Late life psychache – who cares?. by John Snowdon “After age 60, suicide accounts for an inconsequential proportion of all deaths” !!!!!!!!!!!!!!. Late life psychache – who cares?. What is psychache? - PowerPoint PPT Presentation
ENGLAND & WALES Males (2002)
Late life psychache who cares?
by John Snowdon
After age 60, suicide accounts for an inconsequential proportion of all deaths!!!!!!!!!!!!!!
Late life psychache who cares?What is psychache?Rates and age patterns of male and female suicide in different countries, across time. Why the differences?Causation of late life suicide. Mental illness? Distress? Emotional reaction? Importance of psychache. Older people requesting assisted suicide or euthanasia.Prevention of late life suicides. Reducing psychache. Optimising self-esteem and mental health in old age. PsychacheShneidman (1999) coined the term psychache to describe intensely felt psychological pain a hurt, anguish or ache that takes hold of the mind introspectively felt mental pain of negative emotions such as guilt, shame, humiliation, fear, panic, angst, loneliness, helplessness, dread of growing oldSuicide occurs when the psychache is deemed to be unbearable to stop the unceasing flow of intolerable consciousness. Shneidman E (1999) Perturbation and lethality. In D.G.Jacobs (ed.) The Harvard Medical School Guide to Assessment and Intervention. Jossey-Bass, San FranciscoQuestions to ask about late life suicideIs suicide always or usually due to psychache?How commonly is suicide attributable to mental disorder (in particular, depression)?If not a result of mental disorder, whats the cause?What evidence have we got about causation of suicide?MALE: Suicide rate per 100,000 per year in New ZealandMALE: Suicide rate per 100,000 per year in New ZealandMALE: Suicide rate per 100,000 per year in New ZealandMALE: Suicide rate per 100,000 per year in New ZealandFEMALE: Suicide rate per 100,000 per year in N.Z.FEMALE: Suicide rate per 100,000 per year in N.Z.FEMALE: Suicide rate per 100,000 per year in N.Z.PsychacheShneidman (1999) coined the term psychache to describe intensely felt psychological pain a hurt, anguish or ache that takes hold of the mind introspectively felt mental pain of negative emotions such as guilt, shame, humiliation, fear, panic, angst, loneliness, helplessness, dread of growing oldSuicide occurs when the psychache is deemed to be unbearable to stop the unceasing flow of intolerable consciousness. Shneidman E (1999) Perturbation and lethality. In D.G.Jacobs (ed.) The Harvard Medical School Guide to Assessment and Intervention. Jossey-Bass, San Francisco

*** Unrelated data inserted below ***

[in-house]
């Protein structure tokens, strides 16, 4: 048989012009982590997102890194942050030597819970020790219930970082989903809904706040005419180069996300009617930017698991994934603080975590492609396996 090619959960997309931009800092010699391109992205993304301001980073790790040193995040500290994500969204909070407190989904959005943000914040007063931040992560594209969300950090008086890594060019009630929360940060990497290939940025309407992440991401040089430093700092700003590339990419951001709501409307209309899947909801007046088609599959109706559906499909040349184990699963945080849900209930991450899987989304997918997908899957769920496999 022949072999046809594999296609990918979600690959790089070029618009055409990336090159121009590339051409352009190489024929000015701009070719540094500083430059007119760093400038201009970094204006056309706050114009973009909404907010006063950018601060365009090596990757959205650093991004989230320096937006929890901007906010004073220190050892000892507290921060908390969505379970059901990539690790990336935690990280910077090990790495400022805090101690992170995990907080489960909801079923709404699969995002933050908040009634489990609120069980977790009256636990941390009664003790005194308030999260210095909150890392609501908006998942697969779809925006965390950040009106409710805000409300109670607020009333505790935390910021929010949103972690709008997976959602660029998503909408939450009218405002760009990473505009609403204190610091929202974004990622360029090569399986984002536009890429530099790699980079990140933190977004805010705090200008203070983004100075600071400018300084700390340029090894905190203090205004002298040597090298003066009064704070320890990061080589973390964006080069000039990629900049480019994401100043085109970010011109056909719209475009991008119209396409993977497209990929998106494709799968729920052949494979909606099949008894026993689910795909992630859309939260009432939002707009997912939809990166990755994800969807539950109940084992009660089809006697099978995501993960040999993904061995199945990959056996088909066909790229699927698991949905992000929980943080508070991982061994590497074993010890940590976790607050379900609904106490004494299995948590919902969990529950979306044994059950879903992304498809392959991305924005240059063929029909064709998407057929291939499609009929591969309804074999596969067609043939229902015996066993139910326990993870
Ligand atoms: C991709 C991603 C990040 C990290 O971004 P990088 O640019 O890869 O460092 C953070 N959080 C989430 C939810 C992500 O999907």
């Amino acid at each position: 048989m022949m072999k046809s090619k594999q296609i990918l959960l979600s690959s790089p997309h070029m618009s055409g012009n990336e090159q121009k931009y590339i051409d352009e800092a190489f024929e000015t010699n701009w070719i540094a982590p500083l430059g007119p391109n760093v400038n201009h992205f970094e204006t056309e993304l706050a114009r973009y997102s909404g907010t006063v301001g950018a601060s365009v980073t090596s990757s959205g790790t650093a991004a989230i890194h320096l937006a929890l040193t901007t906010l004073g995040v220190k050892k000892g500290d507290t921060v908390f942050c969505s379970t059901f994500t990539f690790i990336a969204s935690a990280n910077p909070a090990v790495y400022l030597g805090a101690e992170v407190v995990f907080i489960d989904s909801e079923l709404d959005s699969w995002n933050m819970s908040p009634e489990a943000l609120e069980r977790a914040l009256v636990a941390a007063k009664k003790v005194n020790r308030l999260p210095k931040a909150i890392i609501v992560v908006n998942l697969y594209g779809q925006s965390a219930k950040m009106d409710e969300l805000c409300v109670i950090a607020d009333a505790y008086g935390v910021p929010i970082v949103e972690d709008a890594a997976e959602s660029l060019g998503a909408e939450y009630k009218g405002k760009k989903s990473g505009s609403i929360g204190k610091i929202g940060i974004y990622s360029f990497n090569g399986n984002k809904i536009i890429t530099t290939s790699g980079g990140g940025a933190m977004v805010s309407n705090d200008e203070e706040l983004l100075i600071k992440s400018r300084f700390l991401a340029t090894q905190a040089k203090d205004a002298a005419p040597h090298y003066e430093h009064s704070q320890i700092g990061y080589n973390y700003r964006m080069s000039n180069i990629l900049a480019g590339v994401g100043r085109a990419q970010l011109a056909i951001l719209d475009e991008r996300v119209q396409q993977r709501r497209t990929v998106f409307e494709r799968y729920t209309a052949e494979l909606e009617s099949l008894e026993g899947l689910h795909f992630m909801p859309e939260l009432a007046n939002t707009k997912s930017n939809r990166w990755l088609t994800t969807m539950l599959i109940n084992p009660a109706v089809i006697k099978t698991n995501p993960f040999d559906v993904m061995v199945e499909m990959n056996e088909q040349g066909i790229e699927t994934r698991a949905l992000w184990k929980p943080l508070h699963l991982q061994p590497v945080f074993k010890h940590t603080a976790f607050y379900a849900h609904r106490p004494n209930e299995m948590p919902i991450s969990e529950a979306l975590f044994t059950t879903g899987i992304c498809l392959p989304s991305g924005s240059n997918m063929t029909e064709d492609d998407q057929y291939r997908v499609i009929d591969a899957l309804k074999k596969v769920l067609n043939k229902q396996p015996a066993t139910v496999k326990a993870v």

E & W 2001-2OZ 2001-2E&W 1951OZ 1951
SOURCE: Ji J, Kleinman A & Becker AE (2001). Harvard Rev. Psychiatry 9, 1-12.16
SOURCE: Takahashi Y et al (1995). Int. Psychogeriatrics 7, 239-251.
AGE (years)SOURCE: Skegg K et al (1995). Acta Psych Scand 92, 453-9
SOURCE: Mosciki EK (1999), page 42, Harvard Medical School Guide to Suicide Assessment & Intervention (ed DG Jacobs). Jossey-Bass, San Francisco.Why the big difference between male & female rates ?
Why the difference in ratio of male to female rates betweenNZ, Australia, E&W and China ?
Why the differing ratios between age-groups & across time ?Why the differences?Do we think that mental illness is three times more common in men than women? (in NZ and Australia, but not in China?)
Do we think that mental illness became much more common in young people in NZ in the 1980s (but not in China) and much less common among people aged 60 to 79 in NZ over the last few decades..?
Why the differences?Statistical bias in collection of data?Differences between countries and over time in the way data are collected? Changes in the rates of being able to determine whether suicide was the cause of death (undetermined, open verdict) [UK, Australia]?
Yang, Phillips, Zhou et al (2005)Psychological autopsy study of 895 suicide victims from 23 representative locations around China, 90% response rate.Pesticide ingestion accounted for 519 (58%).63% of suicide victims had a mental illness, in contrast to 17% of control accidental death victims.40% of the suicide victims had mood disorders, 9% psychotic disorders, 14% other mental disorders.Higher rate of mental disorder in men who died by suicide (67% v. 58%) and in urban dwellers (75% v. 60%). Young rural females who died from suicide had the highest rates of pesticide ingestion (79%) and lowest prevalence of mental illness (39%). Distress. Personality-related emotional reactions. What do we understand from the China data?Phillips et al (2002): people refer to the low status and limited opportunities for women in China, but women in many developing countries have low social status and are subject to domestic violence , without having correspondingly high female suicide rates.Importance of acute stressors (e.g. family conflicts) as suicidal precipitants in absence of mental disorder. Impulsivity noted more commonly among completed suicides. Impulsive pesticide use: China >> NZ.Instead of mental disorder, call it stress-related distress, emotional turmoil: personality factors determine how people react to mind-shattering circumstances.